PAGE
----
States intend to raise a grand army, to serve for three years or the war. Short enlistments constituted the bane of Washington's army; and this fact is reiterated a thousand times in his extant letters. There are a great many applications for clerkships in the departments by teachers who have not followed their pupils to the army. Army and naval officers, coming over at this late day, are commissioned in our service. In regard to this matter, the President is supposed to know best. June 27 We have, I think, some 40,000 pretty well armed men in Virginia, sent hither from other States. Virginia has-I know not how many; but she should have at least 40,000 in the field. This will enable us to cope with the Federal army of 70,000 volunteers, and the regular forces they may hurl against us. But so far as this department is aware, Virginia has not yet two regiments in the service for three years, or the war. And here the war will be sure to rage till the end! June 28 We
June 28th (search for this): chapter 4
st. June 27 We have, I think, some 40,000 pretty well armed men in Virginia, sent hither from other States. Virginia has-I know not how many; but she should have at least 40,000 in the field. This will enable us to cope with the Federal army of 70,000 volunteers, and the regular forces they may hurl against us. But so far as this department is aware, Virginia has not yet two regiments in the service for three years, or the war. And here the war will be sure to rage till the end! June 28 We have a flaming comet in the sky. It comes unannounced, and takes a northwestern course. I dreamed last night that I saw a great black ball moving in the heavens, and it obscured the moon. The stars were in motion, visibly, and for a time afforded the only light. Then a brilliant halo illuminated the zenith like the quick-shooting irradiations of the aurora borealis. And men ran in different directions, uttering cries of agony. These cries, I remember distinctly, came from men. As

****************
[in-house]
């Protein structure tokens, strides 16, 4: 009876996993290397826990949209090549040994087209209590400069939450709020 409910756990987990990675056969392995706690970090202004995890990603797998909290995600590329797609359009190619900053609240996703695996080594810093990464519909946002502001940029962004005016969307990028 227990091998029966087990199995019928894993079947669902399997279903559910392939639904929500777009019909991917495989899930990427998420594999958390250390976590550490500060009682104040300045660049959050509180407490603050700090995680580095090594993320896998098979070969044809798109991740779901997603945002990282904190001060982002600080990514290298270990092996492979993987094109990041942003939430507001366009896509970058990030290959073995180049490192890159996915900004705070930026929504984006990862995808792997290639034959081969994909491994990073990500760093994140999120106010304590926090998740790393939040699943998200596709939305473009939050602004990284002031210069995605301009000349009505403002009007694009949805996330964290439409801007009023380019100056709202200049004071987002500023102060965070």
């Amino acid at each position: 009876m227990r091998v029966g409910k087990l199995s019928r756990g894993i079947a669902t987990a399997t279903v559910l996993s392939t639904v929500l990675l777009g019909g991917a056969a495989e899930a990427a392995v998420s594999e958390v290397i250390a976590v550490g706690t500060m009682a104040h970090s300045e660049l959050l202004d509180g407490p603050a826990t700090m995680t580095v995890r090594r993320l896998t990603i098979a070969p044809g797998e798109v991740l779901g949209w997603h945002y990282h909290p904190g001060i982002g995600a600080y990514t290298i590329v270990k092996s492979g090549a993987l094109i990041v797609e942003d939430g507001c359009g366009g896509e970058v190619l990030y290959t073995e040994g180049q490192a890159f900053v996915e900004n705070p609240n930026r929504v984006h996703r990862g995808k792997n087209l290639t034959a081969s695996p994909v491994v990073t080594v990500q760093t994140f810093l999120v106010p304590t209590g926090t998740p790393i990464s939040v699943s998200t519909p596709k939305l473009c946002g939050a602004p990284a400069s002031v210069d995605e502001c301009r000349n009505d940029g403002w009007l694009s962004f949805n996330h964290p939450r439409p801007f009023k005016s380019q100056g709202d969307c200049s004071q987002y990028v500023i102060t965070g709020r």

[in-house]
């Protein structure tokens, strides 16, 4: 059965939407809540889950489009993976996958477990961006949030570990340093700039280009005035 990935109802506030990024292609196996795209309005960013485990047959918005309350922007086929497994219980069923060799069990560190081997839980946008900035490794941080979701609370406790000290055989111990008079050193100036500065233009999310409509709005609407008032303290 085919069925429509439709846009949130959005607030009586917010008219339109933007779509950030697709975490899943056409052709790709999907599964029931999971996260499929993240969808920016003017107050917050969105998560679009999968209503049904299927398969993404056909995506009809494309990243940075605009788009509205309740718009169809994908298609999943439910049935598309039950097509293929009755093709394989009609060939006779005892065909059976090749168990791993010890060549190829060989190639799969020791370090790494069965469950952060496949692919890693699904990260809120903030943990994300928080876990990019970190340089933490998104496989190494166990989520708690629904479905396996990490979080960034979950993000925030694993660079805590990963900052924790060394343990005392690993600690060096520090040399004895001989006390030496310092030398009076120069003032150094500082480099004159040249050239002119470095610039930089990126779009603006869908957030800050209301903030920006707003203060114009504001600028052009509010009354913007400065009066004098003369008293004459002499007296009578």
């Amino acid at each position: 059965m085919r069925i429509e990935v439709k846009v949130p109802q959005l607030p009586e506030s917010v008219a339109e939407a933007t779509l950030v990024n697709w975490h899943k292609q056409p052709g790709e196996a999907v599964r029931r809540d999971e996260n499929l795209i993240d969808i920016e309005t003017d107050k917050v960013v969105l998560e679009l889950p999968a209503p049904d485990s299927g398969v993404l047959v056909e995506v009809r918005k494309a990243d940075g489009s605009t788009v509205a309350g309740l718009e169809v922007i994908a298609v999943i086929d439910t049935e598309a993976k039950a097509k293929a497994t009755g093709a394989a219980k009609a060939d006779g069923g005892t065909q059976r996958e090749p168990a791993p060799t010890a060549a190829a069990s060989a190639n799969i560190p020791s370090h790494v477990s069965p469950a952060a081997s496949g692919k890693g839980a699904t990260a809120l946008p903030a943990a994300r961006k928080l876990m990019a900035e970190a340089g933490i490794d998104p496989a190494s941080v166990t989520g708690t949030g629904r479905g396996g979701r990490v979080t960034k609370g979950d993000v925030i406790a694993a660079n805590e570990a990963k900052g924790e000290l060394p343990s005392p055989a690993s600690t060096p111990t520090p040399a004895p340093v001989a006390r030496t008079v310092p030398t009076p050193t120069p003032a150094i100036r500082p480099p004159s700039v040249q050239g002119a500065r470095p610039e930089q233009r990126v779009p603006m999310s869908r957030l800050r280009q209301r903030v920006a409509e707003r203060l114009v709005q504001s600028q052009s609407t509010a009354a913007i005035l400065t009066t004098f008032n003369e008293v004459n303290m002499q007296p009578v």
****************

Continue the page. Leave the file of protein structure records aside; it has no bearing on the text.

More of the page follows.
June 29th (search for this): chapter 4
nith like the quick-shooting irradiations of the aurora borealis. And men ran in different directions, uttering cries of agony. These cries, I remember distinctly, came from men. As I gazed upon the fading and dissolving moon, I thought of the war brought upon us, and the end of the United States Government. My family were near, all of them, and none seemed alarmed or distressed. I experienced no perturbation; but I awoke. I felt curious to prolong the vision, but sleep had fled. I was gratified, however, to be conscious of the fact that in this illusory view of the end of all things sublunary, I endured no pangs of remorse or misgivings of the new existence it seemed we were about to enter upon. June 29 I cannot support my family here, on the salary I receive from the government; and so they leave me in a few days to accept the tendered hospitality of Dr. Custis, of Newbern, N. C., my wife's cousin. June 30 My family engaged packing trunks. They leave immediately.
June 30th (search for this): chapter 4
nith like the quick-shooting irradiations of the aurora borealis. And men ran in different directions, uttering cries of agony. These cries, I remember distinctly, came from men. As I gazed upon the fading and dissolving moon, I thought of the war brought upon us, and the end of the United States Government. My family were near, all of them, and none seemed alarmed or distressed. I experienced no perturbation; but I awoke. I felt curious to prolong the vision, but sleep had fled. I was gratified, however, to be conscious of the fact that in this illusory view of the end of all things sublunary, I endured no pangs of remorse or misgivings of the new existence it seemed we were about to enter upon. June 29 I cannot support my family here, on the salary I receive from the government; and so they leave me in a few days to accept the tendered hospitality of Dr. Custis, of Newbern, N. C., my wife's cousin. June 30 My family engaged packing trunks. They leave immediately.